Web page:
Everyone’s a winner
Annual Newton County Special Olympics event took place at Sharp Stadium
LaTrelle Cawthon can rattle off the numbers with ease, and to a “t.”
During last week’s annual Newton County Special Olympics event at Sharp Stadium, Cawthon counted out 492 students and teachers, 232 buddies — people who come along side to help the Special Olympics student-athletes along. Then there’s 123 community volunteers and 24 management team members.
That’s the kind of man, woman and child power it took to pull of this year’s version of the Special Olympics. And although each year is a little bit different, Cawthon says she always walks away with it feeling pretty much the same.
“The kids are amazing,” she said. “They’re absolutely amazing. To see them accomplish goals at the individual level, and to see them get so excited because, maybe they threw two inches further than last year or maybe even 10 feet further than last year. OR because they ran faster than last year, or even the fact that they got to run at all.”
Almost on cue, as Cawthon was saying that, a young girl in a walker came by. Her name is Taylor Heyward, and she was all set to compete in the 50-yard dash. A cool feat in itself, made even more special, considering that this is the first time Heyward’s been able to compete while standing up.
“She’s been in a wheelchair for years,” Cawthon said. “But now she’s up and walking and competing.”
The events were somewhat similar to what you would find in typical field day or track meet. There were 50 and 100-yard dashes, a long jump event and a softball throw, complete with award podiums and medal ceremonies.
Although the event got off to a slow start, thanks to Monday’s rain which postponed the opening day ceremonies until Friday, when Tuesday arrived, the sun shone brightly, and so did the young student-athletes who participated as well as the students who stood alongside them.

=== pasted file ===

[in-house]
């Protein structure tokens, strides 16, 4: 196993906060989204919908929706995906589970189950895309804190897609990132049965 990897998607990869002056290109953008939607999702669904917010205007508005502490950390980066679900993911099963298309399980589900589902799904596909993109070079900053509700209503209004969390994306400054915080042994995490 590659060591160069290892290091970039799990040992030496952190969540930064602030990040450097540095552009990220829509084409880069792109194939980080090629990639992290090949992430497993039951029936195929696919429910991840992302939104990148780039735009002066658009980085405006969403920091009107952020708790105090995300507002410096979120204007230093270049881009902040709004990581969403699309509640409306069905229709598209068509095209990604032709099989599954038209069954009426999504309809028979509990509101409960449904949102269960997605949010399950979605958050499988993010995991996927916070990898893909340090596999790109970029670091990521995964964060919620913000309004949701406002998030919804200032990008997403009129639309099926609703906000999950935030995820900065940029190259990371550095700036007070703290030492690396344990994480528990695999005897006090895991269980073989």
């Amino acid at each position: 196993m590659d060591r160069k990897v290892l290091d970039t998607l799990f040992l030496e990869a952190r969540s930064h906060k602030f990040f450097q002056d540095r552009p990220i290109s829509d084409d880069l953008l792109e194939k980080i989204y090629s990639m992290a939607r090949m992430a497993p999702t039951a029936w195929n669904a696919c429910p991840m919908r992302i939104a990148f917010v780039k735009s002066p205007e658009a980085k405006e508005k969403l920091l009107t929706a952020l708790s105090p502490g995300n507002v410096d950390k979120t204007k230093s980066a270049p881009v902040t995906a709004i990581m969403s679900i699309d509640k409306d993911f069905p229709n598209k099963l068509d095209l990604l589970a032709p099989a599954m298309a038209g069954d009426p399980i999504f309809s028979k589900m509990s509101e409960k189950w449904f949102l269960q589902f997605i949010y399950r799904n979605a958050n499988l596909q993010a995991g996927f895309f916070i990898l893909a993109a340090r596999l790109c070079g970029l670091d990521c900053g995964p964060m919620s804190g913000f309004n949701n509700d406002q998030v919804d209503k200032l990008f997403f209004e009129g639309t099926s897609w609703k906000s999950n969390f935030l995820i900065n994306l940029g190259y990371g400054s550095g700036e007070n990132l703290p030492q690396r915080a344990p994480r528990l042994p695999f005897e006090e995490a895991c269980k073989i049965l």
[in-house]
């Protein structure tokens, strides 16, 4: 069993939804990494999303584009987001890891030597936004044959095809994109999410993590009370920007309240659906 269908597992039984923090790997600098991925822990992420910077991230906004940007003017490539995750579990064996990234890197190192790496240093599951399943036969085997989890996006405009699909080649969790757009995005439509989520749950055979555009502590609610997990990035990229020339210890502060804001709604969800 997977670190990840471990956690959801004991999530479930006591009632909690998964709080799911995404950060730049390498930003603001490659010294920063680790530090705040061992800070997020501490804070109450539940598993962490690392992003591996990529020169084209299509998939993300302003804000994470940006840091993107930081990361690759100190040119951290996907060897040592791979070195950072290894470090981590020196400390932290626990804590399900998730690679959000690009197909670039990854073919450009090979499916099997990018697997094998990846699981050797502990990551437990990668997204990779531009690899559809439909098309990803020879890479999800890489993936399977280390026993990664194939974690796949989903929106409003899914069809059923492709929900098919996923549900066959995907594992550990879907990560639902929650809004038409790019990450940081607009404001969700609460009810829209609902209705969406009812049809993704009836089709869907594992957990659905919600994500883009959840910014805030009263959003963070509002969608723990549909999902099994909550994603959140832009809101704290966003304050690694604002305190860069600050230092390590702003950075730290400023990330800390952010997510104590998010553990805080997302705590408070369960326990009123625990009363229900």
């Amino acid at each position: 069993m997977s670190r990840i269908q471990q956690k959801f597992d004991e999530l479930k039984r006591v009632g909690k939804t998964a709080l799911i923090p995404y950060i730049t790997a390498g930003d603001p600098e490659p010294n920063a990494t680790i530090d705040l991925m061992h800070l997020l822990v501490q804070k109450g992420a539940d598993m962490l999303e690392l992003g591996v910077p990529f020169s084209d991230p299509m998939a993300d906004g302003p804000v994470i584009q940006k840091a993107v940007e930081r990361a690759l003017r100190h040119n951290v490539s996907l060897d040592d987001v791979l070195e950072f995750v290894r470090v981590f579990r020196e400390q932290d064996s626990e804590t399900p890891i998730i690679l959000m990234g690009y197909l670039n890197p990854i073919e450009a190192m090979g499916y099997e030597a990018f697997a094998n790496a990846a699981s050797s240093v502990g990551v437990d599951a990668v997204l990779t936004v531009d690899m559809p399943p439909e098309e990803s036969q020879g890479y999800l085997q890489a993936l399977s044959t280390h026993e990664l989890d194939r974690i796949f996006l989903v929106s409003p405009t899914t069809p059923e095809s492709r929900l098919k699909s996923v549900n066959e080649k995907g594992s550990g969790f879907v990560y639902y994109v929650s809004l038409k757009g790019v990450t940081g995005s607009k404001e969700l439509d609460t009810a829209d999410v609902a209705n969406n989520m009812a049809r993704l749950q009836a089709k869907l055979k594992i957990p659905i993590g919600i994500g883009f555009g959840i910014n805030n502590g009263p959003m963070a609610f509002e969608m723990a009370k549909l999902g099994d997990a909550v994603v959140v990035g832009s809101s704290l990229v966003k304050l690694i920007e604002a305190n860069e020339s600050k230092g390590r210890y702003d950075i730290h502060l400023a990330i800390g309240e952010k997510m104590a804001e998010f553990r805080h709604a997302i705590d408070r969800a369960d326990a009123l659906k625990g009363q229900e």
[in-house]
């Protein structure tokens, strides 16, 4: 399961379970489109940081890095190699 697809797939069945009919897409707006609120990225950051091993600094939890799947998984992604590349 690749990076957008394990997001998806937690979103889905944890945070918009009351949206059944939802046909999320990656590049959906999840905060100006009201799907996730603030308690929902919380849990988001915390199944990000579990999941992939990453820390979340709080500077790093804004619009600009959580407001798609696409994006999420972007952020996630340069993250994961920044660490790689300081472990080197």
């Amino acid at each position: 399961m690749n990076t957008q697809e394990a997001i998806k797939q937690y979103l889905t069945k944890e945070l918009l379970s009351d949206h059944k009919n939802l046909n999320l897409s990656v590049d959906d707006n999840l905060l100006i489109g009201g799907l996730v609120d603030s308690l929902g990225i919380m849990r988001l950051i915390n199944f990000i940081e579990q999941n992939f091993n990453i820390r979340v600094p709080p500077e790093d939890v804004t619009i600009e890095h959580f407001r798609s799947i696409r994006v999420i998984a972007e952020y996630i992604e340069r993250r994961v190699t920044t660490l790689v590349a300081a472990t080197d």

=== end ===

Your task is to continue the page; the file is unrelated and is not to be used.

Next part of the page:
It’s an event that Cawthon has been around for 15 years, seven of those as the event coordinator. And it never gets old for her.
Volunteers came out in droves, from places such as First Baptist Academy, the Newton County Theme School’s beta club and Peachtree Academy. Most of those volunteers were buddies — students who come along side the athletes to provide them bunches of support.
Teachers, like Kimberly Pullen and Brad Banks from New- ton High, also came out to lend a helping hand, and to make it clear their reason for sacrificing their time.
“This really isn’t about us,” Banks said. “It’s about these kids out here.”
Said Pullen: “We’re just out here to do our part for them.”
Several Special Olympics athletes take a petting break with a puppy during last week’s Special Olympics events at Sharp Stadium.
Taylor Heyward, bound to a wheelchair this time last year, is sprinting to the finish line in the 50 yard dash in her walker during last week’s Special Olympics.
A Special Olympics athlete waves as he celebrates receiving a medal during an awards ceremony.
Two Special Olympics athletes pose for a picture after an award ceremony.